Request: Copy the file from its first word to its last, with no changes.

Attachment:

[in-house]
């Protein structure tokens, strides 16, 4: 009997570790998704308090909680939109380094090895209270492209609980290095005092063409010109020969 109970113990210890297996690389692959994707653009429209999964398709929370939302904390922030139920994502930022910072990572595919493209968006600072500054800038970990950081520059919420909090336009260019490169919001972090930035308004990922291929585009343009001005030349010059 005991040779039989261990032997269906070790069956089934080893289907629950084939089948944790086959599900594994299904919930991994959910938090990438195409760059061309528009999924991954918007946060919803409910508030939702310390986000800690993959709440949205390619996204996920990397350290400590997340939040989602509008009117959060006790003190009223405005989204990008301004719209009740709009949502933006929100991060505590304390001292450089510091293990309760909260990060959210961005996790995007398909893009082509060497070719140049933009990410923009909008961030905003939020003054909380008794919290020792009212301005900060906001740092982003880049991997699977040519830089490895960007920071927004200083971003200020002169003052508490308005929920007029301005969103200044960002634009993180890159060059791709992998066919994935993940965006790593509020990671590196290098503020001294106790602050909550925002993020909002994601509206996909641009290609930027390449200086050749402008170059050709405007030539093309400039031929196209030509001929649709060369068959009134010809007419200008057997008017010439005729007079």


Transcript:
[in-house]
């Protein structure tokens, strides 16, 4: 009997570790998704308090909680939109380094090895209270492209609980290095005092063409010109020969 109970113990210890297996690389692959994707653009429209999964398709929370939302904390922030139920994502930022910072990572595919493209968006600072500054800038970990950081520059919420909090336009260019490169919001972090930035308004990922291929585009343009001005030349010059 005991040779039989261990032997269906070790069956089934080893289907629950084939089948944790086959599900594994299904919930991994959910938090990438195409760059061309528009999924991954918007946060919803409910508030939702310390986000800690993959709440949205390619996204996920990397350290400590997340939040989602509008009117959060006790003190009223405005989204990008301004719209009740709009949502933006929100991060505590304390001292450089510091293990309760909260990060959210961005996790995007398909893009082509060497070719140049933009990410923009909008961030905003939020003054909380008794919290020792009212301005900060906001740092982003880049991997699977040519830089490895960007920071927004200083971003200020002169003052508490308005929920007029301005969103200044960002634009993180890159060059791709992998066919994935993940965006790593509020990671590196290098503020001294106790602050909550925002993020909002994601509206996909641009290609930027390449200086050749402008170059050709405007030539093309400039031929196209030509001929649709060369068959009134010809007419200008057997008017010439005729007079």